Show that the nth harmonic number is not an integer

http://quicklatex.com/cache3/ql_2a36...f837054_l3.png

Let $\displaystyle H_n$ be the $\displaystyle n$th harmonic number. I started with induction and easily arrived at $\displaystyle H_n$ is not an integer so assume that $\displaystyle H_n=\frac{p}{q}$ where $\displaystyle \gcd(p,q)=1$. Then $\displaystyle H_{n+1}=\frac{p}{q}+\frac{1}{n+1}$.

But I realize now that this is a dead end. How do I proceed? I know I am trying to show that the denominator of the sum is even while the numerator is odd.

Re: Show that the nth harmonic number is not an integer

While the internet is useful, the site you have linked seems to be a collection of rough sketches of proofs; which I had a bit of trouble fleshing out. When I tried to follow similar arguments to construct a proof, I found that things got very messy.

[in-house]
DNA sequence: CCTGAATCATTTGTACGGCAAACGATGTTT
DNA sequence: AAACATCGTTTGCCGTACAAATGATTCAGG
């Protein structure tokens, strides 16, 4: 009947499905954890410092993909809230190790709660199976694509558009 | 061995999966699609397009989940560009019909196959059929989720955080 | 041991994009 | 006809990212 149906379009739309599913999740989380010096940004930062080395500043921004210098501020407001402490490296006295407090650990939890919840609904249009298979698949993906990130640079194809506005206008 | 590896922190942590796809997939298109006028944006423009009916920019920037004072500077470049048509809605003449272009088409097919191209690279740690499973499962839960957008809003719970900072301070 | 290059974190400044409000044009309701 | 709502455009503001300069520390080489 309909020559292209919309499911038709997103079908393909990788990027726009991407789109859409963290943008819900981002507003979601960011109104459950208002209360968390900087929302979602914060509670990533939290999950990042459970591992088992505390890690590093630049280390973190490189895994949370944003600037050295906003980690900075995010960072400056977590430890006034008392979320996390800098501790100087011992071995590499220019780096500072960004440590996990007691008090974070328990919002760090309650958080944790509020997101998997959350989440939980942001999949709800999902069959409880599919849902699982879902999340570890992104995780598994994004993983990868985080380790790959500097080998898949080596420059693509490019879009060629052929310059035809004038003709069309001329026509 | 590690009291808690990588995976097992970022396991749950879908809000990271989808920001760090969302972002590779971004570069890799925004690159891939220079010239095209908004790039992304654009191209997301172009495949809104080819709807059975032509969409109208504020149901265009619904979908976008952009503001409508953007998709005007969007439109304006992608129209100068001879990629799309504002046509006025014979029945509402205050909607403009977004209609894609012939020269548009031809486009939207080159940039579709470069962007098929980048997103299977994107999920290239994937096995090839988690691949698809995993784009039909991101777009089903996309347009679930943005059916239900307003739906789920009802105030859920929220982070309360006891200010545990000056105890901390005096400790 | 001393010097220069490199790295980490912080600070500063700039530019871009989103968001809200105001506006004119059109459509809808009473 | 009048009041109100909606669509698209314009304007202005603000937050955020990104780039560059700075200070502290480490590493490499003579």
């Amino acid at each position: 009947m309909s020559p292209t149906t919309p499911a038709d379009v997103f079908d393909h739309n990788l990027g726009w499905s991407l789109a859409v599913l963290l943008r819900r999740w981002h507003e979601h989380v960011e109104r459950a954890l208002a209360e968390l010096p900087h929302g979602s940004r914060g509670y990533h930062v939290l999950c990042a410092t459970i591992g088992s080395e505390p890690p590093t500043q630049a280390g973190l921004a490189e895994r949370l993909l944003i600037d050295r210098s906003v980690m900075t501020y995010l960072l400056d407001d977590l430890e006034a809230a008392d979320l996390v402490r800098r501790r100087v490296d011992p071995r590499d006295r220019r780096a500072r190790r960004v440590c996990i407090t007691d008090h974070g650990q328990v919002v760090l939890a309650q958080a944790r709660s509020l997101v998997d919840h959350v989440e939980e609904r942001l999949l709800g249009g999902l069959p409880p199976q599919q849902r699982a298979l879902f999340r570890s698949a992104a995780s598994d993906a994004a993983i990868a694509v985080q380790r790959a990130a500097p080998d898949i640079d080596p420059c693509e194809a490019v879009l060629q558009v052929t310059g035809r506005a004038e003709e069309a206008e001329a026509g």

I did several internet searches before I made my post, but all the arguments I found seemed either: ad-hoc, or dependent on p-adic arguments. And I don't know what p-adic is so...

I have constructed the following proof. I didn't see anything like this in the online proofs that I found, so I'm worried that my proof is incomplete.

http://quicklatex.com/cache3/ql_02b8...d33783a_l3.png

Re: Show that the nth harmonic number is not an integer

If D={1,2}, then m- ½=1=an integer. It’s a trivial case.

m = r/s + 1/p

=>(pr+s)/ps=m

=>s = mps-pr

=>s=p(ms-r)

i.e. p|s which is a contradiction due to the defn of s. This might suffice the proof. Your approach was excellent.